Microsoft finally forayed into the tablet market with Surface and it’s done a more than decent job of it; far more creative and polished than many Android tablets.
The new Windows RT tablet front is sleek black glass, precision bonded to the magnesium alloy chassis with only a Windows logo visible. The Windows logo isn’t just for show; it’s a touch button that gives you the Start screen when you tap on it, plus the whole bezel is touch-aware so you can swipe across it to bring up the App bar or the switching pane .
The Surface is light and comfortable to hold; the edges are sloped to give you a comfortable grip .The magnesium alloy chassis is covered with a soft coating that feels durable and expensive .
There’s a built-in stand that’s like a large hinge running across the entire back of the Surface, with another Windows logo in a slightly matte finish.
The hinge is usually held in place by an array of magnets so it doesn’t fall out if you shake the Surface around.
The bottom edge is filled with the magnetic keyboard connector, the top has the power button and the sides have two speakers, dual microphones, microSD, one USB 2.0 port (USB 3.0 for the Surface Pro) and Micro HDMI (on the surface Pro that’s mini DisplayPort), plus a magnetic power connector.
The magnesium alloy chassis and the precision design give the Surface RT a sturdy feel. The Touch Cover is the ultra-thin touch keyboard for those that value portability; the Type Cover is the slightly thicker keyboard with physical buttons for those that want keys that actually move rather than just the audio feedback of the Touch Cover.
As soon as you fold the cover forward against the screen it turns the Surface off ; when you fold it back against the hinge the accelerometer turns the keyboard off automatically so you’re not typing while you hold it
The keyboards are very thin. The keys are a good size with a little spacing between them; the touchpad underneath is a little small but it has left and right buttons – and you have the whole touch screen for larger gestures.
You’ll use the touchpad when you want the precision of placing the mouse cursor inside a word.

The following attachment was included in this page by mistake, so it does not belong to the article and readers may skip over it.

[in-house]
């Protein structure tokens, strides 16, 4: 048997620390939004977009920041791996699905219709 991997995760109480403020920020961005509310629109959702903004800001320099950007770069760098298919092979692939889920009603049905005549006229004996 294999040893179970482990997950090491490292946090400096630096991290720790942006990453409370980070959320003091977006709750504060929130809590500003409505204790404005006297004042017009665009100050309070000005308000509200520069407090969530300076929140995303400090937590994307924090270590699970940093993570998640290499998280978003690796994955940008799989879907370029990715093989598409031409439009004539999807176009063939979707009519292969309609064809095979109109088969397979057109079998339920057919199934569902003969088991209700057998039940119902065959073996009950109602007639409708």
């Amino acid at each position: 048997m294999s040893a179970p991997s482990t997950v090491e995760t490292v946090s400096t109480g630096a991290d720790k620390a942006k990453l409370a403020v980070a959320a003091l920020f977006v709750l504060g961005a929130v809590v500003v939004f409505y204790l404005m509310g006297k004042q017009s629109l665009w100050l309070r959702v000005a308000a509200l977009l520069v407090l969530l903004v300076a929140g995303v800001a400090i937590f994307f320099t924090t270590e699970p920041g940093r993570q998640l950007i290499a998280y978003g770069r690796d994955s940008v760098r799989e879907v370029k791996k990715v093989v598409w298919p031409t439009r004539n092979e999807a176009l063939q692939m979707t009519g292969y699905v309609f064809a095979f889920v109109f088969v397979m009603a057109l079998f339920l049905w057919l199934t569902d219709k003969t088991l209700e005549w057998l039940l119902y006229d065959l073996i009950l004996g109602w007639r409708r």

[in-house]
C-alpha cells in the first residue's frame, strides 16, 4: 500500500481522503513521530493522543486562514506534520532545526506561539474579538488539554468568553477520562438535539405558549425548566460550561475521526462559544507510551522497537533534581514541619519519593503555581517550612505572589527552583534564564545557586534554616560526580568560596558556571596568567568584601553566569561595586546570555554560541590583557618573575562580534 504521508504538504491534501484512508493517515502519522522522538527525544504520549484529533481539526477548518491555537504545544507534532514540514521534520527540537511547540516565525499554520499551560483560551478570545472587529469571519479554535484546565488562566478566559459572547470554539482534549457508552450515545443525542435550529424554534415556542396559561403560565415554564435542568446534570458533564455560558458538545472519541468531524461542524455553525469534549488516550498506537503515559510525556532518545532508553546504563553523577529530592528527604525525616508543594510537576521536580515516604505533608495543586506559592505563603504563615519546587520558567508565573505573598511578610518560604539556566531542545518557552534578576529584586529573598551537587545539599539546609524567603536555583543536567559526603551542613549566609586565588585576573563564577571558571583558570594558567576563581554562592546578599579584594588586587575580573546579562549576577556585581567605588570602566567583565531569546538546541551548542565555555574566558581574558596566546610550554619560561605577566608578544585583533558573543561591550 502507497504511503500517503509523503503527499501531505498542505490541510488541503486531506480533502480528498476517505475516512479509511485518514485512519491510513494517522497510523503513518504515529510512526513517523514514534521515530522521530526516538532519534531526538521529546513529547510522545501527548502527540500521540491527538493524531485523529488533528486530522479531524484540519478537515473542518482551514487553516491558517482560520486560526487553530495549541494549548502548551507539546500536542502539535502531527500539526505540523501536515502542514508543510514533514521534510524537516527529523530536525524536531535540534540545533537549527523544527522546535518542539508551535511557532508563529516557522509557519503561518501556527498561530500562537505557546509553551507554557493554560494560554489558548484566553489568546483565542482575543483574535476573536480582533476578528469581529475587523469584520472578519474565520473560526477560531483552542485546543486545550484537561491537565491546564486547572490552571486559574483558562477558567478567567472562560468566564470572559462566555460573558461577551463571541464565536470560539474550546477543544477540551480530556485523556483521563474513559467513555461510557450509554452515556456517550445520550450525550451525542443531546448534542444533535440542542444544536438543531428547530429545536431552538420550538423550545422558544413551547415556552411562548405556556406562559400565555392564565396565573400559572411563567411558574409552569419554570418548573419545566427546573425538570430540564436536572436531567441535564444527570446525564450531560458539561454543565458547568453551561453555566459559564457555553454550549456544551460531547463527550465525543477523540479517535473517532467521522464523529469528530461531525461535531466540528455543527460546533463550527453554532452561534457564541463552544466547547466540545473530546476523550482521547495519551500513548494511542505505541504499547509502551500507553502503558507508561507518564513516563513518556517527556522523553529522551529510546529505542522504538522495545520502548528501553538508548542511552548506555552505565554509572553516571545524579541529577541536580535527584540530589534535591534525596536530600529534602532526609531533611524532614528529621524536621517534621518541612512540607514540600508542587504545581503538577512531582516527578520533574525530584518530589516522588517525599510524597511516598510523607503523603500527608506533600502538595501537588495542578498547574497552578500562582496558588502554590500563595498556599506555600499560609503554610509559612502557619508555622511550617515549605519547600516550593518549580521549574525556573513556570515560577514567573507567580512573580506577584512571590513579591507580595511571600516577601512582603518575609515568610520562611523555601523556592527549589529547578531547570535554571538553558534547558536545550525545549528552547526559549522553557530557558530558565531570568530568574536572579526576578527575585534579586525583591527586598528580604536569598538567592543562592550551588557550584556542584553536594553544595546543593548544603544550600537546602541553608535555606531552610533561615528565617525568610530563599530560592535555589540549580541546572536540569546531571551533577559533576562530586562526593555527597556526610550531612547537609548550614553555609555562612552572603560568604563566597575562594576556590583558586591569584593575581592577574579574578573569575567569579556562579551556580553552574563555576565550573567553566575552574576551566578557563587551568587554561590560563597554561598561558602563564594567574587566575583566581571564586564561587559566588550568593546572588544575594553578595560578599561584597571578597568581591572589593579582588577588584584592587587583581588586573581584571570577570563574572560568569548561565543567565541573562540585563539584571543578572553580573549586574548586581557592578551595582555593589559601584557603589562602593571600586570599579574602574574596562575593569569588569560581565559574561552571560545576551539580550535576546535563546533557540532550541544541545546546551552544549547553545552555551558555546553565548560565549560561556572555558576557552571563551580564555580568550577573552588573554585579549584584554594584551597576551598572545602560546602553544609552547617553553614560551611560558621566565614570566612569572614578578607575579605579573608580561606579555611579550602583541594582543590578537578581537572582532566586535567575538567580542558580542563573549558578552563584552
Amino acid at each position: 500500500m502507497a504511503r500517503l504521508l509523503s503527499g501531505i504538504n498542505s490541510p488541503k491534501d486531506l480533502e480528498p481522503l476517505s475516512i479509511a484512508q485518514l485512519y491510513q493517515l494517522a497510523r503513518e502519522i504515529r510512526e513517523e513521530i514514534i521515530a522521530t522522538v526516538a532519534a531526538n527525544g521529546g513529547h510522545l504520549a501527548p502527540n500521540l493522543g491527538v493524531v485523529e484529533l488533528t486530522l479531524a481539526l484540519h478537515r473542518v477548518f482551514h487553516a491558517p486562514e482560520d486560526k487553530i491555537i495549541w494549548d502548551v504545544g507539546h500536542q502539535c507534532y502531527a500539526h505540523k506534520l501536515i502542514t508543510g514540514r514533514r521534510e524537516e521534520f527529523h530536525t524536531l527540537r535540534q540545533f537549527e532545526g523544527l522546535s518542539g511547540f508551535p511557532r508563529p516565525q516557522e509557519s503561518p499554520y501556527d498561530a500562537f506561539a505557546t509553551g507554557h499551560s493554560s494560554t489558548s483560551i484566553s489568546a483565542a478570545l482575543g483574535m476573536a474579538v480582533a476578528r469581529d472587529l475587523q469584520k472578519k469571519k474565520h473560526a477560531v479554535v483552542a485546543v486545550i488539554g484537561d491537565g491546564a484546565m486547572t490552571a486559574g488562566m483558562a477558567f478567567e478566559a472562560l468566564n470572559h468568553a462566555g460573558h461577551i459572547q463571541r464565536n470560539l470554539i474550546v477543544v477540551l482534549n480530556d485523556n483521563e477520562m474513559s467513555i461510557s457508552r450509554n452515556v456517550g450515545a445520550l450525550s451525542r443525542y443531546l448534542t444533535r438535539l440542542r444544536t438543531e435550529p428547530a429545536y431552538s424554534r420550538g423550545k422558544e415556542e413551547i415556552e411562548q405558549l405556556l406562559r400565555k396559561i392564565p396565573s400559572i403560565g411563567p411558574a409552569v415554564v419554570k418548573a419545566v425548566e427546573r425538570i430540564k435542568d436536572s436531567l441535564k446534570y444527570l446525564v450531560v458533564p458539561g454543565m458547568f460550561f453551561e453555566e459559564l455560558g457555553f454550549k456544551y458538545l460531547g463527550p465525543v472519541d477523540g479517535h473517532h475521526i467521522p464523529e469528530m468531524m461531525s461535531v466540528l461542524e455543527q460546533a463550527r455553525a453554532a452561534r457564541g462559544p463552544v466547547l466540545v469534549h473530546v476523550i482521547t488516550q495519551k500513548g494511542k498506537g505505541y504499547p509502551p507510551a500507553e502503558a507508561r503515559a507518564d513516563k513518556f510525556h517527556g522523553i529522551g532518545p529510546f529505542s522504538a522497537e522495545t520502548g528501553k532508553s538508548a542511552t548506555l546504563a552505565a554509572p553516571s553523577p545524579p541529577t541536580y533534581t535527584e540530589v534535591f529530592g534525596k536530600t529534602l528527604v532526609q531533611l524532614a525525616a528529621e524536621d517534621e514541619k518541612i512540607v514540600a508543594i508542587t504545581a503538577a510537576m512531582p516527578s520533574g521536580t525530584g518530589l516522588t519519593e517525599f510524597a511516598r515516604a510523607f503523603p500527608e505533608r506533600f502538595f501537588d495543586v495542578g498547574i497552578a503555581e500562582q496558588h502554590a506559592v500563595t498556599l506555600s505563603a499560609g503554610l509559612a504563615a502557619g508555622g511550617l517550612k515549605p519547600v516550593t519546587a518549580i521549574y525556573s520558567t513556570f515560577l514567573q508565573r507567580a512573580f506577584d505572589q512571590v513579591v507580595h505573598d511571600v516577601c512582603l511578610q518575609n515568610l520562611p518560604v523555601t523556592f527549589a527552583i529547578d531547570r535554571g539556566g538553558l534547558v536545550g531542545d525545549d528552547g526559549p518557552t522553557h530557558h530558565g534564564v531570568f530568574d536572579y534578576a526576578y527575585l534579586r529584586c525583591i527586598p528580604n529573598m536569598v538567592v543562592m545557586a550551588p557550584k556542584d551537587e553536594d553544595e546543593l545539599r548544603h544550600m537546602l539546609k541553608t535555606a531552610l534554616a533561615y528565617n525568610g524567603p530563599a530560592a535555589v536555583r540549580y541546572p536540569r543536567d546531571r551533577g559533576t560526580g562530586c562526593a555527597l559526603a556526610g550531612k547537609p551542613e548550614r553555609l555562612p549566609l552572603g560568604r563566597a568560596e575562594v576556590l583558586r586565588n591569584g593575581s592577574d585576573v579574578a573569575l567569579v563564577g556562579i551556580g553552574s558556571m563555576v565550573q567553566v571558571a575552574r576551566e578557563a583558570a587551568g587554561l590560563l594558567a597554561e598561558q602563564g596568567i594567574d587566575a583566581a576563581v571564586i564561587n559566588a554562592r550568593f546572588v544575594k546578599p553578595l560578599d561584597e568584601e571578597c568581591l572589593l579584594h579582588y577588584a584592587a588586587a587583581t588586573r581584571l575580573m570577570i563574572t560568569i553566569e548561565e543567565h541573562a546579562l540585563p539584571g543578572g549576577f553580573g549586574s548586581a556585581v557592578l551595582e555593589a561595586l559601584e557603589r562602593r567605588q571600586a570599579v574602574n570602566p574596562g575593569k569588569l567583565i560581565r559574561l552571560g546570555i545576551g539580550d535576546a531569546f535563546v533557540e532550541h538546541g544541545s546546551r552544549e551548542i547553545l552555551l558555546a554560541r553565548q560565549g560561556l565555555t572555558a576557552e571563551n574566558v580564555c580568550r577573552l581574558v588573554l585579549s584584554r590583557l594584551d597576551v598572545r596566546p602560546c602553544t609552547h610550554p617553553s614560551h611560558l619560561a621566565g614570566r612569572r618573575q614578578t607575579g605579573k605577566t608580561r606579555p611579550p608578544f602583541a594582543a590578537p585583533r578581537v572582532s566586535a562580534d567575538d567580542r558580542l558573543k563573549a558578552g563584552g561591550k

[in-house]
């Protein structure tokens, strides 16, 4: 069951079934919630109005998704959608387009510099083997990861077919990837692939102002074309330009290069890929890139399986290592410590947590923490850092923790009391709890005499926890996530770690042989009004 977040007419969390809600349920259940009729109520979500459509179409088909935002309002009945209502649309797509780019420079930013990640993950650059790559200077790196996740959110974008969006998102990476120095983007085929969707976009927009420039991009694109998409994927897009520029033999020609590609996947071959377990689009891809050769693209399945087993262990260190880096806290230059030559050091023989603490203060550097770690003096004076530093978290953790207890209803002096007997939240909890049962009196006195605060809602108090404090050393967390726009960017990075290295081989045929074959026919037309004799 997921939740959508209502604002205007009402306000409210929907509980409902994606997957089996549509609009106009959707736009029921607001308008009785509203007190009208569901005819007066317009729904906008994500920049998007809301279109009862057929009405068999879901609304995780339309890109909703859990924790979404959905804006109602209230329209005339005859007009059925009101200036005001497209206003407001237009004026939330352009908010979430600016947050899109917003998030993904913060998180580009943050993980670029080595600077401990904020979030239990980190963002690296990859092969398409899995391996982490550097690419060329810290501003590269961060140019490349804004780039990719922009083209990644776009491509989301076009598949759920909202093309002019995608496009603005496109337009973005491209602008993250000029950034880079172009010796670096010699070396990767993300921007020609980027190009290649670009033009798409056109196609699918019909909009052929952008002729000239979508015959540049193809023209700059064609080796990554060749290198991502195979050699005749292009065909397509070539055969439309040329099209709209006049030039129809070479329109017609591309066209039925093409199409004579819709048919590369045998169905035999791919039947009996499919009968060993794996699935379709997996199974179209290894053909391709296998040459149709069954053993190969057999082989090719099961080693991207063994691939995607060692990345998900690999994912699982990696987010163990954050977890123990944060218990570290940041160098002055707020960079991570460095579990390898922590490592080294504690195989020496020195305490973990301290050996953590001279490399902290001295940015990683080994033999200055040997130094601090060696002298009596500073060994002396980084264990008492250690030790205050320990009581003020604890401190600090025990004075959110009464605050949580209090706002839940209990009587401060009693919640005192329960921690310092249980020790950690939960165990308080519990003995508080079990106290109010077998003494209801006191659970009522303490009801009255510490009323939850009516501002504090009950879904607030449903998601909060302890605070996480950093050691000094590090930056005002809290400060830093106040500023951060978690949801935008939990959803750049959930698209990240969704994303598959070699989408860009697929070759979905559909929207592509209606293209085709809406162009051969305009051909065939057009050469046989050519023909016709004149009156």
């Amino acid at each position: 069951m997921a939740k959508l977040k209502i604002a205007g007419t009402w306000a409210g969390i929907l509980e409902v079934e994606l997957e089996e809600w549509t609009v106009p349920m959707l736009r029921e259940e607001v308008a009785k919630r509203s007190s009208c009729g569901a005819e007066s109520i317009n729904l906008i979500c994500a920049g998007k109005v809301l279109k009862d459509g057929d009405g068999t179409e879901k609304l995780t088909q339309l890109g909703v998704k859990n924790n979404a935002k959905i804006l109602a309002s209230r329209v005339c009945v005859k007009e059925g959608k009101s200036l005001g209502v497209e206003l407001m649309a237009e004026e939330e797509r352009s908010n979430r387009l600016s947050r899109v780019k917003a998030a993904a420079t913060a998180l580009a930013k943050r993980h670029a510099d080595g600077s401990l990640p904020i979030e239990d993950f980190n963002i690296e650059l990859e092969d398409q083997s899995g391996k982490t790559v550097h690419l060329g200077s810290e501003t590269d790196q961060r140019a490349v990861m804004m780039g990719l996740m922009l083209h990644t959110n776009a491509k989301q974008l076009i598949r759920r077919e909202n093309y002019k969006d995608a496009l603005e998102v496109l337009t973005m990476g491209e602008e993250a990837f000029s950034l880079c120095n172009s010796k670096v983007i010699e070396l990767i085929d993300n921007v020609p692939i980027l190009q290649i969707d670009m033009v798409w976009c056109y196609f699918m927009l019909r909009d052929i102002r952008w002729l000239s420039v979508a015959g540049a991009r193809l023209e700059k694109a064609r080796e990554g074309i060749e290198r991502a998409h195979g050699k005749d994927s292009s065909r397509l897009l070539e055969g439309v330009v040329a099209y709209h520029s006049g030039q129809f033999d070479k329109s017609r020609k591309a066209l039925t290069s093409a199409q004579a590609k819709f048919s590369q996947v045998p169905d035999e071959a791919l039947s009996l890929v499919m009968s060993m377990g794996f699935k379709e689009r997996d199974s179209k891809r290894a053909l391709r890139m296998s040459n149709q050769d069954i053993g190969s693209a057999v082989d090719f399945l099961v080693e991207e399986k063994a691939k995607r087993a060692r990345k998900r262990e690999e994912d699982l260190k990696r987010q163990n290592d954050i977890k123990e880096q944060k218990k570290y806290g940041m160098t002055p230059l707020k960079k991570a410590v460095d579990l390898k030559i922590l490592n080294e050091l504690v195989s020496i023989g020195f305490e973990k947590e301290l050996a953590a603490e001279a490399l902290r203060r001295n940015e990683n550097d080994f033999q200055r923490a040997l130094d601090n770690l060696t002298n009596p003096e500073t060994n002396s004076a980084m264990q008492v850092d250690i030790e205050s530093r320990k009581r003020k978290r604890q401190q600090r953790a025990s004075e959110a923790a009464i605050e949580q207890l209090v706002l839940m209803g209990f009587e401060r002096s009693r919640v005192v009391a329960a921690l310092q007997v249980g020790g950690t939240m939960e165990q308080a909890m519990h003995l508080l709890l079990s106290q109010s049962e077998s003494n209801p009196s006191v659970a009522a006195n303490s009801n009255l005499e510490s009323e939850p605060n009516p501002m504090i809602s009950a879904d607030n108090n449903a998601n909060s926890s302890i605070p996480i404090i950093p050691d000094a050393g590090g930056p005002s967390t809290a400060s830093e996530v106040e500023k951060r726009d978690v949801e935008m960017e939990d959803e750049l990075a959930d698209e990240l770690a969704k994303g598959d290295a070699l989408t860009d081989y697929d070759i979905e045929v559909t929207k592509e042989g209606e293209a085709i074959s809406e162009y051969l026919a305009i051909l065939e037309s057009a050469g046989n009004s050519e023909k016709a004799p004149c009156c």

The soft surface is more comfortable and less slippery than typing on a screen – not to mention being at the right angle. It is harder on your fingers than typing on a keyboard with physical keys that give as you type, so if you type a lot there’s the Type Cover. This has the same soft feel as the Surface chassis itself and the keys go down a surprising distance for a keyboard that’s still so thin.
As well as all the usual keys, down to backslash, pipe and a nicely arranged set of four arrow keys, the top row of keys has the volume, media playback and navigation keys you’d expect – and that’s Home, End, Page Up, Page Down and Delete but there is no Insert key.
Between them are four keys you will recognise from the Windows 8 interface; they’re the Search, Share, Devices and Settings buttons from the Charm bar so you can get at them without having to take your hands of the keyboard to swipe across the screen.
The Type Cover has those keys labelled as function keys as well; the Function lock button is on the Touch Cover as well so you can use F7 in Word to start spell check of Shift F3 to change case if you want to.
Surface Pro has some extras above and beyond the Intel processor and the ability to run all your Windows programs. The Ivy Bridge Core i5 still needs cooling, so there’s a groove around the edge; it’s 4mm thicker and 227g heavier and the screen resolution is what Microsoft cryptically calls ClearType Full HD. It’s got DisplayPort instead of HDMI and as well as the two keyboard covers it also comes with an active pen.
If the price is right, Microsoft Surface will surely give a tough fight in the tablet market.